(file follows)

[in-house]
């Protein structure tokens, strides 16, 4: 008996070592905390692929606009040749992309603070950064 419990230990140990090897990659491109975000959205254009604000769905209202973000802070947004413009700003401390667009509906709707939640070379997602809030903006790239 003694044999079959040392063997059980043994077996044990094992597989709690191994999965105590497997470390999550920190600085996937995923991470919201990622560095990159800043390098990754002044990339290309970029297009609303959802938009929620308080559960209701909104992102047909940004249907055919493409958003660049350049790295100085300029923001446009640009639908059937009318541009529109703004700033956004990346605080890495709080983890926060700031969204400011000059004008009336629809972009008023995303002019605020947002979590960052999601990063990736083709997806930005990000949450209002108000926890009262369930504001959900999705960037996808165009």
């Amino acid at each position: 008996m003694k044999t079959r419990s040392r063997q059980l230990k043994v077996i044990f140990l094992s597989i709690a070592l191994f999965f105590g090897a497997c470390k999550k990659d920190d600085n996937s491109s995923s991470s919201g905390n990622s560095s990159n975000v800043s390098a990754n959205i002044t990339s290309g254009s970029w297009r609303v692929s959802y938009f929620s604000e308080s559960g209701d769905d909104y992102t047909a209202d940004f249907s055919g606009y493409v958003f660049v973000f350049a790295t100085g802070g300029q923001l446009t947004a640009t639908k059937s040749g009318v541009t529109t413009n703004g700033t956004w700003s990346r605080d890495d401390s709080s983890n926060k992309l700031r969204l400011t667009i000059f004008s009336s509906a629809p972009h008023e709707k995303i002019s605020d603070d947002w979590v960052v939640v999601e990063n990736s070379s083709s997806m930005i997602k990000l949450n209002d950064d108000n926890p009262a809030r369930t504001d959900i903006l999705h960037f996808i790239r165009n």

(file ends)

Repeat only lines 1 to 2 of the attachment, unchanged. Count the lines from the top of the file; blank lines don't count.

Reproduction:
[in-house]
């Protein structure tokens, strides 16, 4: 008996070592905390692929606009040749992309603070950064 419990230990140990090897990659491109975000959205254009604000769905209202973000802070947004413009700003401390667009509906709707939640070379997602809030903006790239 003694044999079959040392063997059980043994077996044990094992597989709690191994999965105590497997470390999550920190600085996937995923991470919201990622560095990159800043390098990754002044990339290309970029297009609303959802938009929620308080559960209701909104992102047909940004249907055919493409958003660049350049790295100085300029923001446009640009639908059937009318541009529109703004700033956004990346605080890495709080983890926060700031969204400011000059004008009336629809972009008023995303002019605020947002979590960052999601990063990736083709997806930005990000949450209002108000926890009262369930504001959900999705960037996808165009």